This may well include an increase in the frequency of testing amongst certain groups if we find or believe there is an increased risk.
For this important measure to work properly, it is vital that as many of those workers identified within the relevant sectors participate in the programme.
The test will involve a simple swab taken from the back of the throat and nose. We are testing to determine if someone has the virus at the time of the test and not to test if someone has previously had the virus. We are not looking for antibodies.
We will not require any period of isolation before results are back but if positive results come back then that employee will need to isolate for the usual 14 day period until recovered, and contact tracing and further testing will take place. Due to the continuous nature of the testing, we can’t be isolating people before they get their results back, as this would have a disproportionate impact on the workforce.
If we don’t employ these pre-emptive measures then infections will continue to present themselves in the community but in larger numbers and with more severe outcomes, putting many individuals and the Island at greater risk such that more restrictive Island wide measures would need to be considered. And we want to avoid this.
Businesses have been contacted about this testing programme and I strongly encourage workers in the invited sectors to be tested regularly and be proactive in helping to keep themselves, their loved ones, their colleagues, their industry, our community and our Island safe.
No single measure will work by itself to protect us from COVID.
We all need to adhere to the public health guidelines – which I will continue repeating these as they are hugely important in this fight.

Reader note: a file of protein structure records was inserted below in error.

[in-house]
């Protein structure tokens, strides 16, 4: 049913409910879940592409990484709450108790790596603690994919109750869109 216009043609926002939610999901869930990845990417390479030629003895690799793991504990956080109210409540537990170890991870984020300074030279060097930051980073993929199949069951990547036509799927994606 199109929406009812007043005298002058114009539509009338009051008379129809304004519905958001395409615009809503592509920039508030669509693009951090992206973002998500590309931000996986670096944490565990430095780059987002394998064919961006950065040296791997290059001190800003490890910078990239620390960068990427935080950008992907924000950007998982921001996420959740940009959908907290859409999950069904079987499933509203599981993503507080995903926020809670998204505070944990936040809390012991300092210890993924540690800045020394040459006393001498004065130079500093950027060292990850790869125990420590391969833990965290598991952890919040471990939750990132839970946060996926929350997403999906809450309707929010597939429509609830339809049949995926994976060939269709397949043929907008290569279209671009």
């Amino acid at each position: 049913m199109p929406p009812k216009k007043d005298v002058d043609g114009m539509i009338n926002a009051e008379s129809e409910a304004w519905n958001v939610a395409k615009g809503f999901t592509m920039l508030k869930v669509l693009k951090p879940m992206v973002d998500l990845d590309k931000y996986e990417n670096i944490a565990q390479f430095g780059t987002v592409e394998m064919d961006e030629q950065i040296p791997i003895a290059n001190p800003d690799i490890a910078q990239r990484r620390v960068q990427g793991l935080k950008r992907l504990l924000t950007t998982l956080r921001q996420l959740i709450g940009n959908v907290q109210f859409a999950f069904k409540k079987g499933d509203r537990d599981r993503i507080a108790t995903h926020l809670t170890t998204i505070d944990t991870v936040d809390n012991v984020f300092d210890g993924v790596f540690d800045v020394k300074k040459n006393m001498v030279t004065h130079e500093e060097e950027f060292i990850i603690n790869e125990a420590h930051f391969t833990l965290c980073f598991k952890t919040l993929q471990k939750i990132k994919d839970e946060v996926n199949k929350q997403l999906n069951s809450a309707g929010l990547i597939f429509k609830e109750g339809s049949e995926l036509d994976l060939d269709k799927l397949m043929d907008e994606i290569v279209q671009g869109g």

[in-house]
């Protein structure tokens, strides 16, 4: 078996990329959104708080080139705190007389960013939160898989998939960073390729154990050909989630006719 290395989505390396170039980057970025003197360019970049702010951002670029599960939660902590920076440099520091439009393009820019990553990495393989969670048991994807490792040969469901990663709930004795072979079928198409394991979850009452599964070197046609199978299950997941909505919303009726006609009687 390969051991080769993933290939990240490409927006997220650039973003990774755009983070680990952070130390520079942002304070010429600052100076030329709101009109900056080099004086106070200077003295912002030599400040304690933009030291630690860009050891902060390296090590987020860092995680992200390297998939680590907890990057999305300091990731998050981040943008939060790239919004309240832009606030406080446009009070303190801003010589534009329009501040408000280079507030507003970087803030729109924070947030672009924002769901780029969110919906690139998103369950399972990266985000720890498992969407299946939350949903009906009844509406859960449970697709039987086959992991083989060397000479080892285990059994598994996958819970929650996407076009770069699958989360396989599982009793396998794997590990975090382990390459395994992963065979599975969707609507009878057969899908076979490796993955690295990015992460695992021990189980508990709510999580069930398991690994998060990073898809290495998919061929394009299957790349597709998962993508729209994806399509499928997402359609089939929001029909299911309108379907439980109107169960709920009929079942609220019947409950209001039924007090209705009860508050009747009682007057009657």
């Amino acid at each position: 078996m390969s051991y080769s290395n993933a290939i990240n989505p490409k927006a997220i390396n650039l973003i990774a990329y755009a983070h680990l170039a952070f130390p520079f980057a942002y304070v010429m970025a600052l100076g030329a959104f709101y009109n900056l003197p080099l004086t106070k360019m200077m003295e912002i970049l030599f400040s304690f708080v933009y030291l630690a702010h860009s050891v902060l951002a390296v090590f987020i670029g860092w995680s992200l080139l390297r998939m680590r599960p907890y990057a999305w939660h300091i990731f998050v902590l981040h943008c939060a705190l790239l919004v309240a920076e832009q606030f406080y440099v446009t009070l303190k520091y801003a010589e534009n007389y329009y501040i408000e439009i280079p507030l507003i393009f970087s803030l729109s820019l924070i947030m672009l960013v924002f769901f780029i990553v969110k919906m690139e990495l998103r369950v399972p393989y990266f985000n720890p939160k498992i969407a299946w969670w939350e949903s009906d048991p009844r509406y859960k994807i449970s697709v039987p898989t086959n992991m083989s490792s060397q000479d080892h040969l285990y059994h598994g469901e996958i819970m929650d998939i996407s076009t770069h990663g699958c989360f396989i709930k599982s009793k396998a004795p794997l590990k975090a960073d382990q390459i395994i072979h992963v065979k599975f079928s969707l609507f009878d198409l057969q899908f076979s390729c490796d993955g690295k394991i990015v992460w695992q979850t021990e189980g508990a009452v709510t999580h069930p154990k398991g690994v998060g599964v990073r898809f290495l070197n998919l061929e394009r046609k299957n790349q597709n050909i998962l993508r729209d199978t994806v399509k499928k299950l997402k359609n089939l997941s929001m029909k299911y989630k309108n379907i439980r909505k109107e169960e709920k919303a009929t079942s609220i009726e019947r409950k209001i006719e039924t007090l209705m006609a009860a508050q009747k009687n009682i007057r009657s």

Increased hygiene involving washing hands regularly for at least 20 seconds with soap and hot water.
Use alcohol hand gel and wear masks when entering indoor public places.
Use the contact tracing QR codes in venues and download the Jersey COVID-19 App.
Maintain a physical distance of 1 metre or more where possible from those you do not live with. If you can keep 2 metres apart from people at any time, then please do so.
Keep gatherings limited to 20 people or 40 people for controlled events. If you are unsure, the guidance is online, or you can call the helpline for advice.
The wearing of masks is fundamental to reducing the spread in the community.
Masks act as barriers to the droplets that we spread when we breath, talk, sneeze or cough. Wearing a mask in indoor public areas is a huge service to your fellow islanders.
As the Minister has said, these measures act as protective layers. The more layers we apply, the more protection we have.
We have done well so far in keeping this virus at bay.
Please continue to act responsibly and with an awareness that we are not immune from this virus or its impact. Your positive actions will help the Island get through the next six months.